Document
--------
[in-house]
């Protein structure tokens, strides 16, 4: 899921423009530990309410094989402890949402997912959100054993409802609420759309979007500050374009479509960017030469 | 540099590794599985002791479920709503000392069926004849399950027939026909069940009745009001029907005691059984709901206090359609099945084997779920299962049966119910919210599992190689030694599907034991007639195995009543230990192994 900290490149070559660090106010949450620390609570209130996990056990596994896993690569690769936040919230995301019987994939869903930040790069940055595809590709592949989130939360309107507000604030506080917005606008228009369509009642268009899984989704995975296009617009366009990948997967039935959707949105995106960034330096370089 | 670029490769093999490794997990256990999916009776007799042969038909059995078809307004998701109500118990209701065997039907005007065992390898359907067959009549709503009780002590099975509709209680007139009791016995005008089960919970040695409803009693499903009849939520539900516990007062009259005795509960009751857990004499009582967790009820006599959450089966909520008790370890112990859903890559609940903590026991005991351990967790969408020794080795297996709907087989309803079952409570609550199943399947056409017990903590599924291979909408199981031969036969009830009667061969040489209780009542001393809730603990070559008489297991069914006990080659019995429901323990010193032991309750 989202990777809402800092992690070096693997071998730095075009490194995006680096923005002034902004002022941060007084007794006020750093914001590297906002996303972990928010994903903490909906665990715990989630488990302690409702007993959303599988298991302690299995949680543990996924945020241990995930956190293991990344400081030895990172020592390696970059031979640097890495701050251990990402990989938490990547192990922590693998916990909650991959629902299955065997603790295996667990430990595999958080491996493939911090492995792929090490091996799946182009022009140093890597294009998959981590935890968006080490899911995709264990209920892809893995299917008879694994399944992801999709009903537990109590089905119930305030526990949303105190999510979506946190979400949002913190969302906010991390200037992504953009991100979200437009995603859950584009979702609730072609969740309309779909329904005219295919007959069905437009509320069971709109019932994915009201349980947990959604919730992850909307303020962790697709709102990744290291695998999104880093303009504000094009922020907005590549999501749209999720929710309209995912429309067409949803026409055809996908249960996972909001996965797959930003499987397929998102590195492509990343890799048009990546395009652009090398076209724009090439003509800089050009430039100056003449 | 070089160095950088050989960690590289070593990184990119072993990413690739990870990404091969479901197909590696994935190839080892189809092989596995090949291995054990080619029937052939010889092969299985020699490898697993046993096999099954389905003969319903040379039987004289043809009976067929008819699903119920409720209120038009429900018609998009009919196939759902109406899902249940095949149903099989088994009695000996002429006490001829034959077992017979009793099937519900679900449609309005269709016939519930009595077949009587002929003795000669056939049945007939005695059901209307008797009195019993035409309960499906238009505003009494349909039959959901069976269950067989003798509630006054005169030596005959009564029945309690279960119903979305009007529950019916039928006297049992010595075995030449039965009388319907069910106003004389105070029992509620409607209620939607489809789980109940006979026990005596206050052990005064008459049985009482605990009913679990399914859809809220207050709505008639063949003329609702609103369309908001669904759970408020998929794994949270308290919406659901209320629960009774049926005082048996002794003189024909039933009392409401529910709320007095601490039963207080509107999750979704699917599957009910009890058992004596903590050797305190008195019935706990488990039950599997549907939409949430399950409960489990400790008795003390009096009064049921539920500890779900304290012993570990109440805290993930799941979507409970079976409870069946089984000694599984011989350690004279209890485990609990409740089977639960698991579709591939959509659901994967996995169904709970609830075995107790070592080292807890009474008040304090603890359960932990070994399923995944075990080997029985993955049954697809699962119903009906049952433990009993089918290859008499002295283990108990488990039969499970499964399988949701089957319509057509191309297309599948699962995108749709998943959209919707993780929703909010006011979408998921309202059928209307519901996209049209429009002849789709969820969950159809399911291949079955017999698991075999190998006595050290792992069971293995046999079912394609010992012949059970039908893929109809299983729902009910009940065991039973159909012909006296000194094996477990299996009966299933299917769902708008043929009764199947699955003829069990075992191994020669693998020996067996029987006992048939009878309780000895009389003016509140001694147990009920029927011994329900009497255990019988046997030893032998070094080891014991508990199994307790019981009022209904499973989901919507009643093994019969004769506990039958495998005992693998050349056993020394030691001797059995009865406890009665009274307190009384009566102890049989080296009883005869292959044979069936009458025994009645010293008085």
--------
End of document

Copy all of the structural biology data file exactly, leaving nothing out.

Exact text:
[in-house]
């Protein structure tokens, strides 16, 4: 899921423009530990309410094989402890949402997912959100054993409802609420759309979007500050374009479509960017030469 | 540099590794599985002791479920709503000392069926004849399950027939026909069940009745009001029907005691059984709901206090359609099945084997779920299962049966119910919210599992190689030694599907034991007639195995009543230990192994 900290490149070559660090106010949450620390609570209130996990056990596994896993690569690769936040919230995301019987994939869903930040790069940055595809590709592949989130939360309107507000604030506080917005606008228009369509009642268009899984989704995975296009617009366009990948997967039935959707949105995106960034330096370089 | 670029490769093999490794997990256990999916009776007799042969038909059995078809307004998701109500118990209701065997039907005007065992390898359907067959009549709503009780002590099975509709209680007139009791016995005008089960919970040695409803009693499903009849939520539900516990007062009259005795509960009751857990004499009582967790009820006599959450089966909520008790370890112990859903890559609940903590026991005991351990967790969408020794080795297996709907087989309803079952409570609550199943399947056409017990903590599924291979909408199981031969036969009830009667061969040489209780009542001393809730603990070559008489297991069914006990080659019995429901323990010193032991309750 989202990777809402800092992690070096693997071998730095075009490194995006680096923005002034902004002022941060007084007794006020750093914001590297906002996303972990928010994903903490909906665990715990989630488990302690409702007993959303599988298991302690299995949680543990996924945020241990995930956190293991990344400081030895990172020592390696970059031979640097890495701050251990990402990989938490990547192990922590693998916990909650991959629902299955065997603790295996667990430990595999958080491996493939911090492995792929090490091996799946182009022009140093890597294009998959981590935890968006080490899911995709264990209920892809893995299917008879694994399944992801999709009903537990109590089905119930305030526990949303105190999510979506946190979400949002913190969302906010991390200037992504953009991100979200437009995603859950584009979702609730072609969740309309779909329904005219295919007959069905437009509320069971709109019932994915009201349980947990959604919730992850909307303020962790697709709102990744290291695998999104880093303009504000094009922020907005590549999501749209999720929710309209995912429309067409949803026409055809996908249960996972909001996965797959930003499987397929998102590195492509990343890799048009990546395009652009090398076209724009090439003509800089050009430039100056003449 | 070089160095950088050989960690590289070593990184990119072993990413690739990870990404091969479901197909590696994935190839080892189809092989596995090949291995054990080619029937052939010889092969299985020699490898697993046993096999099954389905003969319903040379039987004289043809009976067929008819699903119920409720209120038009429900018609998009009919196939759902109406899902249940095949149903099989088994009695000996002429006490001829034959077992017979009793099937519900679900449609309005269709016939519930009595077949009587002929003795000669056939049945007939005695059901209307008797009195019993035409309960499906238009505003009494349909039959959901069976269950067989003798509630006054005169030596005959009564029945309690279960119903979305009007529950019916039928006297049992010595075995030449039965009388319907069910106003004389105070029992509620409607209620939607489809789980109940006979026990005596206050052990005064008459049985009482605990009913679990399914859809809220207050709505008639063949003329609702609103369309908001669904759970408020998929794994949270308290919406659901209320629960009774049926005082048996002794003189024909039933009392409401529910709320007095601490039963207080509107999750979704699917599957009910009890058992004596903590050797305190008195019935706990488990039950599997549907939409949430399950409960489990400790008795003390009096009064049921539920500890779900304290012993570990109440805290993930799941979507409970079976409870069946089984000694599984011989350690004279209890485990609990409740089977639960698991579709591939959509659901994967996995169904709970609830075995107790070592080292807890009474008040304090603890359960932990070994399923995944075990080997029985993955049954697809699962119903009906049952433990009993089918290859008499002295283990108990488990039969499970499964399988949701089957319509057509191309297309599948699962995108749709998943959209919707993780929703909010006011979408998921309202059928209307519901996209049209429009002849789709969820969950159809399911291949079955017999698991075999190998006595050290792992069971293995046999079912394609010992012949059970039908893929109809299983729902009910009940065991039973159909012909006296000194094996477990299996009966299933299917769902708008043929009764199947699955003829069990075992191994020669693998020996067996029987006992048939009878309780000895009389003016509140001694147990009920029927011994329900009497255990019988046997030893032998070094080891014991508990199994307790019981009022209904499973989901919507009643093994019969004769506990039958495998005992693998050349056993020394030691001797059995009865406890009665009274307190009384009566102890049989080296009883005869292959044979069936009458025994009645010293008085």